It happens every year. The anticipation of the coming of spring excites and frustrates anglers from all over the world. Here in the Keys, we are lucky to have beautiful, mild winters. But, as spring approaches, early season tarpon tease us with their presence.
Late February and early March have the potential for some great days fishing for the tarpon that just had to migrate through while the water is still a little chilly. When I see a few days of seasonably warm weather approaching, I head to the backcountry channels and basins in hopes of finding a few fish rolling.
As soon as the good weather gets here, there is always some bad weather right behind it. It is usually out of the north and usually a lot colder. Then, the water temperature drops and the fish go “bye-bye” until another warming trend arrives.
Bad weather gives us time to get prepared for the onslaught of big tarpon that are slowly marching our way. I use this time to make sure that I have a season’s worth of tarpon flies ready to go.
These early spring weather windows keep us going until the bulk of the fish arrive in April and May. Well, April is finally here, and it’s time to get busy! The tarpon should be holding and rolling in backcountry and oceanside channels.
For the live baiters, a well-placed pinfish trap is a must. Put a few traps out in the grass where there is some tidal flow. If you can get it out there in the morning, baited with a block of chum, it will be loaded by the afternoon or next morning. Drifting baits through a school is a simple way to get a bite. I use relatively small circle hooks and light leaders to help get more bites. You may lose a few fish due to abrasion, but the initial jump and first run are the best part of tarpon fishing.
I know the desire many have to want to land one of these beasts is huge. But, the fact remains that they are delicate fish and wear out after a long fight. Tarpon are very susceptible to sharks when they are tired from a fight. They must be completely revived before release. Hold the fish next to the boat and bump the boat into gear. Once the fish starts to kick on its own, it should swim away just fine. I suggest that if you are in a good bite, land one fish and carefully get a picture with it in the water. After that, fight subsequent fish through the jumps and runs. Once the fish goes “down and dirty”, tighten the drag and break him off. This way, the angler gets the excitement of the fight and the tarpon swims away strong and healthy.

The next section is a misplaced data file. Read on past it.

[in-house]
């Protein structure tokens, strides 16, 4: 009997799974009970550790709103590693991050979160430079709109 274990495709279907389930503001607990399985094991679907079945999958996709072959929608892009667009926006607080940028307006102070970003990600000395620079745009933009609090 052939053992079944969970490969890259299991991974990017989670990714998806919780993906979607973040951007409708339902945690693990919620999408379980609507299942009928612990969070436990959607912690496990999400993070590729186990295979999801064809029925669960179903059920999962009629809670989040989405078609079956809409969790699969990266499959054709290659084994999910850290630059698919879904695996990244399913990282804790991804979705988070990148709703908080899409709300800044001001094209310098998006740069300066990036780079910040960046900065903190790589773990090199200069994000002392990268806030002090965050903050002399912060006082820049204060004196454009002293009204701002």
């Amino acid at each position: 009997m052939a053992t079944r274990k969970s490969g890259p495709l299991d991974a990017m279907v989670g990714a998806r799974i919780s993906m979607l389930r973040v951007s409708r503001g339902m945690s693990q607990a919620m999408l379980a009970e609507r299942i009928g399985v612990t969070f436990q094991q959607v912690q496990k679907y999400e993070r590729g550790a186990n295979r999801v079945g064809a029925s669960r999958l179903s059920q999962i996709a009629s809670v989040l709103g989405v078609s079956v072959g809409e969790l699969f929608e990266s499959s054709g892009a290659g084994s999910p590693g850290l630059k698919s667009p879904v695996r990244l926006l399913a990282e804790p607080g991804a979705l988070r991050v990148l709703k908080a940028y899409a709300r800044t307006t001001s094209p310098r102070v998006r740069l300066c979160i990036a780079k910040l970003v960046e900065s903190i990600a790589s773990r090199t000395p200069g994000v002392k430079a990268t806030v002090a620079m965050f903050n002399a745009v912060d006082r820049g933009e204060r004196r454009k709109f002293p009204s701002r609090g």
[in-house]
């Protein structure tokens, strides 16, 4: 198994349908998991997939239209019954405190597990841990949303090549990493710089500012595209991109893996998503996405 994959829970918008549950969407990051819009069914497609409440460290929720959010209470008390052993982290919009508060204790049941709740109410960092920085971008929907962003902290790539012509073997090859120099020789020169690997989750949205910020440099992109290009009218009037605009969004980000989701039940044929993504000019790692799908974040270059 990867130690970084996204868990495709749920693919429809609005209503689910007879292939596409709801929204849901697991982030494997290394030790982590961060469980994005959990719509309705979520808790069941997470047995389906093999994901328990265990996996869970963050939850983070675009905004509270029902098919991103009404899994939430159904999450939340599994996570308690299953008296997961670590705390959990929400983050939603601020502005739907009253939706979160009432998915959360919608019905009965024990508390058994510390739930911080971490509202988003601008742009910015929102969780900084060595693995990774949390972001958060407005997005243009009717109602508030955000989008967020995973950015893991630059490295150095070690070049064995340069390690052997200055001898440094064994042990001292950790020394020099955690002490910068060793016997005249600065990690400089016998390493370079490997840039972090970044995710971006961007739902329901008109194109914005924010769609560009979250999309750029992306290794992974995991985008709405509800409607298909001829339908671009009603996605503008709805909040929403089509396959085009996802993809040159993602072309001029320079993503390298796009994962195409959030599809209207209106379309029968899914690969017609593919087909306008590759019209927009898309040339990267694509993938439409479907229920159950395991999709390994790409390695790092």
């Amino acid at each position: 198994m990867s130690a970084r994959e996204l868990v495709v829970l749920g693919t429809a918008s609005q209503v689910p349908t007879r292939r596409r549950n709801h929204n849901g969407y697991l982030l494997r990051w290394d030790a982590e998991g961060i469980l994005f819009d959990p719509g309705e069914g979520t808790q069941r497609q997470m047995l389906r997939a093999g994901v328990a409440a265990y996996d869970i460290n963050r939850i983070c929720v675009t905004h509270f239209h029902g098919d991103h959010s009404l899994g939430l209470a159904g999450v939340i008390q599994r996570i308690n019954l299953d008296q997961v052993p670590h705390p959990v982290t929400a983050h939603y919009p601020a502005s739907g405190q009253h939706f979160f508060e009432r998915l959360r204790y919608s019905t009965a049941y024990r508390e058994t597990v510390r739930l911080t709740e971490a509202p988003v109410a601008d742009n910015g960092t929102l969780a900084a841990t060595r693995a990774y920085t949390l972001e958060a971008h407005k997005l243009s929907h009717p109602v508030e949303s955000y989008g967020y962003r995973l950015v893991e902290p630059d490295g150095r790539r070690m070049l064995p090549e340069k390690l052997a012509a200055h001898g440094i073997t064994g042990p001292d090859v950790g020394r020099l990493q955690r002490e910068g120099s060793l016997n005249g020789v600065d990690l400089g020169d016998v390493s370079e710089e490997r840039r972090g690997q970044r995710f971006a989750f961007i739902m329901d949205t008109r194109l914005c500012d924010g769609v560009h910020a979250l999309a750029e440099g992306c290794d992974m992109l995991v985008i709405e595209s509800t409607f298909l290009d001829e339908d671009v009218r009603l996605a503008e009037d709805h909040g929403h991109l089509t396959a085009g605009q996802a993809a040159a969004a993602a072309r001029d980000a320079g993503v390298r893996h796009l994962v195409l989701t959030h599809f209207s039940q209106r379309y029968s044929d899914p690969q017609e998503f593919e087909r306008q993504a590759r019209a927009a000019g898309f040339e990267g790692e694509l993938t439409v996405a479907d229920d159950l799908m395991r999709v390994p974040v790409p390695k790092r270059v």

Most guides agree that this year will be a difficult one for keeping tarpon away from the sharks. This winter we have seen large numbers of bull sharks on the flats, basins and marinas. So, please do your best this year to help them from becoming dinner. I should mention that doing this can protect you as well. I have had sharks come up and eat a fish as its being released. It is scary and potentially very dangerous. So be vigilant when you do land one and stay safe!
My favorite way to fish for tarpon is with lures and flies. A go-to bait for the spinning rods is the Hogy worm in various colors. Most popular are white, black and pink. I don’t know why, or really care why, they love these lures so much. The fact is, that a slow rolled worm in the morning near a school of happy fish will get eaten. I rig mine with a circle hook. The hook-up ratio isn’t as high, but we get some beautiful bites on these things.
My fly box is pretty simple as well. I keep a few staples in there that I am confident in. There are always purple and black, and chartreuse bunny and fox fur flies. In the morning, a purple fly cast on an intermediate clear tip, and slowly stripped back, will get results. Also, always have a lot of palolo worm flies in the box. I use these all through the season, not just during a worm hatch. Other than that, I keep a few different small feather bug flies in a few different colors.
Tarpon season is here! Have a blast, be safe, and be nice to our fish and all others fishing near you.
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